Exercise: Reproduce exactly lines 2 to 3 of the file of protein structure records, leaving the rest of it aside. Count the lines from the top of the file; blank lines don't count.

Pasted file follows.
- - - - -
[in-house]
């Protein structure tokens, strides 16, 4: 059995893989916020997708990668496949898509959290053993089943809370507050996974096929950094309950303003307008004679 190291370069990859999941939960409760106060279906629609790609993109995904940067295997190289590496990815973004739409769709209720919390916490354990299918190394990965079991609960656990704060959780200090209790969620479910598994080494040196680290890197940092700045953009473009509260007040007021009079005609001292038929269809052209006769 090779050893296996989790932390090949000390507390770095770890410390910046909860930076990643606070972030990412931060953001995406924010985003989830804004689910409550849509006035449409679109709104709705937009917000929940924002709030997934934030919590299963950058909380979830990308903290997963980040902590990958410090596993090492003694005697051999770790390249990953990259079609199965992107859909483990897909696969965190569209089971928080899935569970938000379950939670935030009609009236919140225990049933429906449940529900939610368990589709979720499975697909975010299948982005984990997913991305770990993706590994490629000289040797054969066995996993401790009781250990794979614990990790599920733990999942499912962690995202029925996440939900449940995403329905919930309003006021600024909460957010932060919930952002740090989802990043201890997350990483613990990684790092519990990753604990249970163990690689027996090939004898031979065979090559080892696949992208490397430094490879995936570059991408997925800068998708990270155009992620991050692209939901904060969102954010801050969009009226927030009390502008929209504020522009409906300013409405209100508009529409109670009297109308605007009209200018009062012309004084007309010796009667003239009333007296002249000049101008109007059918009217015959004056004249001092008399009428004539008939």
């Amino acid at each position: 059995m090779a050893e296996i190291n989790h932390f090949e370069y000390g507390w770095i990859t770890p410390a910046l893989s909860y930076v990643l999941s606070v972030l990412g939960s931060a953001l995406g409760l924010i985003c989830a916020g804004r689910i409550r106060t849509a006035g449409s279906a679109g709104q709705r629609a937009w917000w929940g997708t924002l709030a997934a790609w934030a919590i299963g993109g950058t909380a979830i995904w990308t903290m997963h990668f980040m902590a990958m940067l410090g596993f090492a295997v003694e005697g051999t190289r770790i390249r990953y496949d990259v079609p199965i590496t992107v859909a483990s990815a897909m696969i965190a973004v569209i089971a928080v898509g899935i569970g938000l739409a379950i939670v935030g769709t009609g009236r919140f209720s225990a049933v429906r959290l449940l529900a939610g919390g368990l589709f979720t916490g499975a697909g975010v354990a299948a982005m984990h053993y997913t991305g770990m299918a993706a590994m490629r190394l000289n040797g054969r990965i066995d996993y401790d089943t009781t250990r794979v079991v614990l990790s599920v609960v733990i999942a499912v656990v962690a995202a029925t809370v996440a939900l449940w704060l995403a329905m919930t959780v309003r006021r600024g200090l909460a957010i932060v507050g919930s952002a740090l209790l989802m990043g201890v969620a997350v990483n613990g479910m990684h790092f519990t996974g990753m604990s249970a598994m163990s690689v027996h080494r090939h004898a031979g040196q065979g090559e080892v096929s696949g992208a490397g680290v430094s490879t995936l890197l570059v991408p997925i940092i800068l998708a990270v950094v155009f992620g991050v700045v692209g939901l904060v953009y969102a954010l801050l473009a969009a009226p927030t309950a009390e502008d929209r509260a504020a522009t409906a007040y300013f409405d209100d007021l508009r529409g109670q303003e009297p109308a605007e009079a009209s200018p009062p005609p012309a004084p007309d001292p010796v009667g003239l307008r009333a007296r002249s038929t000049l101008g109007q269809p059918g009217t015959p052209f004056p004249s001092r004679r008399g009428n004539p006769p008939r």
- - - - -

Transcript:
């Protein structure tokens, strides 16, 4: 059995893989916020997708990668496949898509959290053993089943809370507050996974096929950094309950303003307008004679 190291370069990859999941939960409760106060279906629609790609993109995904940067295997190289590496990815973004739409769709209720919390916490354990299918190394990965079991609960656990704060959780200090209790969620479910598994080494040196680290890197940092700045953009473009509260007040007021009079005609001292038929269809052209006769 090779050893296996989790932390090949000390507390770095770890410390910046909860930076990643606070972030990412931060953001995406924010985003989830804004689910409550849509006035449409679109709104709705937009917000929940924002709030997934934030919590299963950058909380979830990308903290997963980040902590990958410090596993090492003694005697051999770790390249990953990259079609199965992107859909483990897909696969965190569209089971928080899935569970938000379950939670935030009609009236919140225990049933429906449940529900939610368990589709979720499975697909975010299948982005984990997913991305770990993706590994490629000289040797054969066995996993401790009781250990794979614990990790599920733990999942499912962690995202029925996440939900449940995403329905919930309003006021600024909460957010932060919930952002740090989802990043201890997350990483613990990684790092519990990753604990249970163990690689027996090939004898031979065979090559080892696949992208490397430094490879995936570059991408997925800068998708990270155009992620991050692209939901904060969102954010801050969009009226927030009390502008929209504020522009409906300013409405209100508009529409109670009297109308605007009209200018009062012309004084007309010796009667003239009333007296002249000049101008109007059918009217015959004056004249001092008399009428004539008939």
């Amino acid at each position: 059995m090779a050893e296996i190291n989790h932390f090949e370069y000390g507390w770095i990859t770890p410390a910046l893989s909860y930076v990643l999941s606070v972030l990412g939960s931060a953001l995406g409760l924010i985003c989830a916020g804004r689910i409550r106060t849509a006035g449409s279906a679109g709104q709705r629609a937009w917000w929940g997708t924002l709030a997934a790609w934030a919590i299963g993109g950058t909380a979830i995904w990308t903290m997963h990668f980040m902590a990958m940067l410090g596993f090492a295997v003694e005697g051999t190289r770790i390249r990953y496949d990259v079609p199965i590496t992107v859909a483990s990815a897909m696969i965190a973004v569209i089971a928080v898509g899935i569970g938000l739409a379950i939670v935030g769709t009609g009236r919140f209720s225990a049933v429906r959290l449940l529900a939610g919390g368990l589709f979720t916490g499975a697909g975010v354990a299948a982005m984990h053993y997913t991305g770990m299918a993706a590994m490629r190394l000289n040797g054969r990965i066995d996993y401790d089943t009781t250990r794979v079991v614990l990790s599920v609960v733990i999942a499912v656990v962690a995202a029925t809370v996440a939900l449940w704060l995403a329905m919930t959780v309003r006021r600024g200090l909460a957010i932060v507050g919930s952002a740090l209790l989802m990043g201890v969620a997350v990483n613990g479910m990684h790092f519990t996974g990753m604990s249970a598994m163990s690689v027996h080494r090939h004898a031979g040196q065979g090559e080892v096929s696949g992208a490397g680290v430094s490879t995936l890197l570059v991408p997925i940092i800068l998708a990270v950094v155009f992620g991050v700045v692209g939901l904060v953009y969102a954010l801050l473009a969009a009226p927030t309950a009390e502008d929209r509260a504020a522009t409906a007040y300013f409405d209100d007021l508009r529409g109670q303003e009297p109308a605007e009079a009209s200018p009062p005609p012309a004084p007309d001292p010796v009667g003239l307008r009333a007296r002249s038929t000049l101008g109007q269809p059918g009217t015959p052209f004056p004249s001092r004679r008399g009428n004539p006769p008939r």